The Maroon

Campus Climate Survey results to be released

Rose Wagner

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It is through feedback and activism that institutions change. That’s why last October Loyola issued the Campus Climate Assessment, according to Sybol Anderson, Loyola’s chief diversity officer.

“Its purpose was to assess Loyola’s living, learning and working conditions. Just as we go to doctors for routine check ups, it’s vital to the health of any community to check in periodically and assess its well-being, because its people are its lifeblood,” said Anderson.

The anonymous survey was taken by administrators, faculty and students alike. Its questions centered around whether or not members of the Loyola community feel as if the university and its members create a positive and communal atmosphere.

Loyola’s goal was to reach 30 percent participation among all demographics. Approximately 28 percent of students, 42 percent of faculty, 100 percent of administrators and 29.4 percent of Loyola’s overall population participated in the survey, according to Anderson.

In an email last November, Maria Calzada, dean of the College of Arts and Sciences, urged students to participate in the survey and emphasized the prizes students and faculty could win by participating. The university used free Wolfbucks and parking spaces to incentivize students to take the survey.

“I believe that in any organization of people, every member should have a voice and know it. That’s essential in an organization dedicated to justice and to living meaningful lives with and for others,” said Anderson.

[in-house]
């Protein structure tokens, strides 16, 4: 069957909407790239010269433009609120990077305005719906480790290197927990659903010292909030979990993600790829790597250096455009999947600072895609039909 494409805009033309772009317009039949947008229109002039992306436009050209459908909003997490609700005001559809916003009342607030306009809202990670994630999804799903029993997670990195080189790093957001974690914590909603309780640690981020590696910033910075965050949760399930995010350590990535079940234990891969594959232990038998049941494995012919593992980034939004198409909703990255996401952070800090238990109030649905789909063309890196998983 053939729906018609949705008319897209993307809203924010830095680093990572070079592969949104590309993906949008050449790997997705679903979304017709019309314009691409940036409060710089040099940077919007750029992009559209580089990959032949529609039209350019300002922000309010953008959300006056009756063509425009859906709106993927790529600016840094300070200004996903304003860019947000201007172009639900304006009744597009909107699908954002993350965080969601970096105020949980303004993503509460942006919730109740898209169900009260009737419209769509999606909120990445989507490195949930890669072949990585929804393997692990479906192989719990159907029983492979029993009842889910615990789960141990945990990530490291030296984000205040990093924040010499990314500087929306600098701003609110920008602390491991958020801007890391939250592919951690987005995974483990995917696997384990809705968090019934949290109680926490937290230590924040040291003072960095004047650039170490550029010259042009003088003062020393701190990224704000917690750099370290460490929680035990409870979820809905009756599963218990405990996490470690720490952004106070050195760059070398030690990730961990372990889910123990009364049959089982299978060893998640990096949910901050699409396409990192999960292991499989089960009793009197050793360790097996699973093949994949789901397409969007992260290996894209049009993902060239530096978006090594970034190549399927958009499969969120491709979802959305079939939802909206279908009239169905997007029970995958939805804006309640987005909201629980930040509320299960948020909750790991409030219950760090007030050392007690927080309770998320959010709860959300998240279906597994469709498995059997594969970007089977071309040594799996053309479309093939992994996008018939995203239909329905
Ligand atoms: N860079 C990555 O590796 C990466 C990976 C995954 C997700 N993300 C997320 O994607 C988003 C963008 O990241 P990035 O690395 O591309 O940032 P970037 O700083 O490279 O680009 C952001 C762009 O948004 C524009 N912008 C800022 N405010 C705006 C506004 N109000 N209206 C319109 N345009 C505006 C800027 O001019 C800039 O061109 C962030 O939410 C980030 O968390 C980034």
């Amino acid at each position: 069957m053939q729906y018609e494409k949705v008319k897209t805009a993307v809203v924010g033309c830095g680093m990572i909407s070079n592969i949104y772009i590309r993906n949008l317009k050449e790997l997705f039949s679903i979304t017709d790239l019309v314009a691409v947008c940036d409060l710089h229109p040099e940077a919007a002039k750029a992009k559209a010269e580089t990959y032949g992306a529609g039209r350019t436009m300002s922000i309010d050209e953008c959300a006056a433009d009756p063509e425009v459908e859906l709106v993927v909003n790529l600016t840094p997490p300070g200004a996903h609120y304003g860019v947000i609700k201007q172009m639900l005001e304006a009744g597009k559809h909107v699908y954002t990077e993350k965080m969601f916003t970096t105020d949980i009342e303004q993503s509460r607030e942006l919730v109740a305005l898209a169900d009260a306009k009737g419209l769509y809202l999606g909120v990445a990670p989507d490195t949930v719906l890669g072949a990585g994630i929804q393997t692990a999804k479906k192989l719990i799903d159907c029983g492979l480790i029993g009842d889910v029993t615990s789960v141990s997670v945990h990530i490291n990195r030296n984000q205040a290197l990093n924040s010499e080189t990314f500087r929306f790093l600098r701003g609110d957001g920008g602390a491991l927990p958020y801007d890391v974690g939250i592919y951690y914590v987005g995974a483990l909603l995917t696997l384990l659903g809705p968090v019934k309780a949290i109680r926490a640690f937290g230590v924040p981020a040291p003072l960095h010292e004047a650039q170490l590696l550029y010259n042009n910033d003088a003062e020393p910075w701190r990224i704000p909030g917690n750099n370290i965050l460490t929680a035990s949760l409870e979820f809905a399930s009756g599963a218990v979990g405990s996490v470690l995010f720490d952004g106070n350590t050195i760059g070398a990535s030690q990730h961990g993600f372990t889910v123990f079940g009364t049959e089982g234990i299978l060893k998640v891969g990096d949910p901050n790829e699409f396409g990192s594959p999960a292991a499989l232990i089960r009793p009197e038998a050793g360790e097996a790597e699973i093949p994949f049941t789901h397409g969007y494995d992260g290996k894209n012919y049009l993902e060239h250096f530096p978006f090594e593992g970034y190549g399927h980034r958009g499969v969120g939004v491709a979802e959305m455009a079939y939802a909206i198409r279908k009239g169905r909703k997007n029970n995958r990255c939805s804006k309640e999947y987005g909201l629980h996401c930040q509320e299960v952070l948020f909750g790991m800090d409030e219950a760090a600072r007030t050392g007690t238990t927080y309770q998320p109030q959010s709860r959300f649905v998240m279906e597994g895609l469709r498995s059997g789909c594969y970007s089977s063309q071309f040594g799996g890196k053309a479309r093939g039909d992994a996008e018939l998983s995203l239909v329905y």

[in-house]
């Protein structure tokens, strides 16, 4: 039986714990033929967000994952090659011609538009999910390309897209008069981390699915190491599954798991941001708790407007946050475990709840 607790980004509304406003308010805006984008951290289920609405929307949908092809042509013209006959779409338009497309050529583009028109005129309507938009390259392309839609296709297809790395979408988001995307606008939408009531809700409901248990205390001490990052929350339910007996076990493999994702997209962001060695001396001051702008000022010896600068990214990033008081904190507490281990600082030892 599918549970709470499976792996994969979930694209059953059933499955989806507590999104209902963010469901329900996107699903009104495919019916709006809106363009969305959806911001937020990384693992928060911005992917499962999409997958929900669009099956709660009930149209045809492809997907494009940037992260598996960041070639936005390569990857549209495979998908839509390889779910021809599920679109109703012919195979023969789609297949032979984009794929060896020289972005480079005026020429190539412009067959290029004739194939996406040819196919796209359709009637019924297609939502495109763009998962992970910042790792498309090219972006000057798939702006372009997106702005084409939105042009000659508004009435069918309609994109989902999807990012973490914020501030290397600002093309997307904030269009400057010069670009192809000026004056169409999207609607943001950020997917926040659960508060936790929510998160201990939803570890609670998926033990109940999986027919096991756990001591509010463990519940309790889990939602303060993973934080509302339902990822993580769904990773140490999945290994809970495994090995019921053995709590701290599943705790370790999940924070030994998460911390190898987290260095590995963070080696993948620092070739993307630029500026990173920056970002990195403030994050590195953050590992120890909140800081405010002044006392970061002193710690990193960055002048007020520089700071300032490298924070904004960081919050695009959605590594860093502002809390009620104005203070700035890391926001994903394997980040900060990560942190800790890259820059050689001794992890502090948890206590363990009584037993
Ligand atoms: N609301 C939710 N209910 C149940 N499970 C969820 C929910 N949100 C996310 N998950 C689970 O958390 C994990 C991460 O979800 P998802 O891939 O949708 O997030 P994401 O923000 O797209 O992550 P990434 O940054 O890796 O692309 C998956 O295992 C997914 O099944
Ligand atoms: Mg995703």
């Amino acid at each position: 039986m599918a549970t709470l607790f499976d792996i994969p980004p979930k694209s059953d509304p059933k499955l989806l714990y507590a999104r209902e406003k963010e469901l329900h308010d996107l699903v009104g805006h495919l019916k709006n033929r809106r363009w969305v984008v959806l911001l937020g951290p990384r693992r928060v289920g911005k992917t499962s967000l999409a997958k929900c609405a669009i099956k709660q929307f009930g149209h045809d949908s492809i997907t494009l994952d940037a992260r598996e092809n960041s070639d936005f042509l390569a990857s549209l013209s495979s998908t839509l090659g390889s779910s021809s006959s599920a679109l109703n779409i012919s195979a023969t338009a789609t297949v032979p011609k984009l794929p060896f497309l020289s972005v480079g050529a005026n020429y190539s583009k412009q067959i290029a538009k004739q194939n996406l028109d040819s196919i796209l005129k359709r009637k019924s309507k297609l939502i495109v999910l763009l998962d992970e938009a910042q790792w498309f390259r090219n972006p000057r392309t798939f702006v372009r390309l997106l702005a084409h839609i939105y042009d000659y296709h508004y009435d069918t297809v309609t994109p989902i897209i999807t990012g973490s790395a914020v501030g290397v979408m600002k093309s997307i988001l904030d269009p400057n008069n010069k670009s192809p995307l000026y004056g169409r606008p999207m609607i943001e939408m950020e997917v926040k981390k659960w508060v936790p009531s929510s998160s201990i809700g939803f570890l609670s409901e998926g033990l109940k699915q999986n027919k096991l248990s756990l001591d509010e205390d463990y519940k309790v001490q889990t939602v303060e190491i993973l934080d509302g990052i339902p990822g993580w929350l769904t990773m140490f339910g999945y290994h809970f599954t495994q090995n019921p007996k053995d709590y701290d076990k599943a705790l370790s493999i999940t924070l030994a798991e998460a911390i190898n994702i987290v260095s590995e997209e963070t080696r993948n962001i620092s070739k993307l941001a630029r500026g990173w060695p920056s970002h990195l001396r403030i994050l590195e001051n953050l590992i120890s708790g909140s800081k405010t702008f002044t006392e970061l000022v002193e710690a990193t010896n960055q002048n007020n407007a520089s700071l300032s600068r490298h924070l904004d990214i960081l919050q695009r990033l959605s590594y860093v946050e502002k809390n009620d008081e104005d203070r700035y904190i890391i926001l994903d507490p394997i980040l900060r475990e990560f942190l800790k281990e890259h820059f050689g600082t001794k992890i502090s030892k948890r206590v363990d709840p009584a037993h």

Rankin & Associates, the firm that administered the survey, is currently analyzing the results and will present its report on the survey results during a town hall on Tuesday, April 3 from 12:30 p.m. to 2:00 p.m. in Roussel Hall. All members of the Loyola community are encouraged to attend. Loyola will also be posting the firm’s report on its website, according to Anderson.

The results of the survey will inform the university’s policies and actions moving forward.

“Loyola’s leadership has assured the Campus Climate Assessment Workgroup and Rankin & Associates that they will act on the results of this survey. Of course, we can’t know what actions will be indicated until we see the results,” said Anderson.

 

 

 

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About the Writer
Rose Wagner, News Editor

Rose is a sophomore mass communication and political science double major from St. Paul, Minnesota. Currently, she is the news editor for The Maroon and...

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Campus Climate Survey results to be released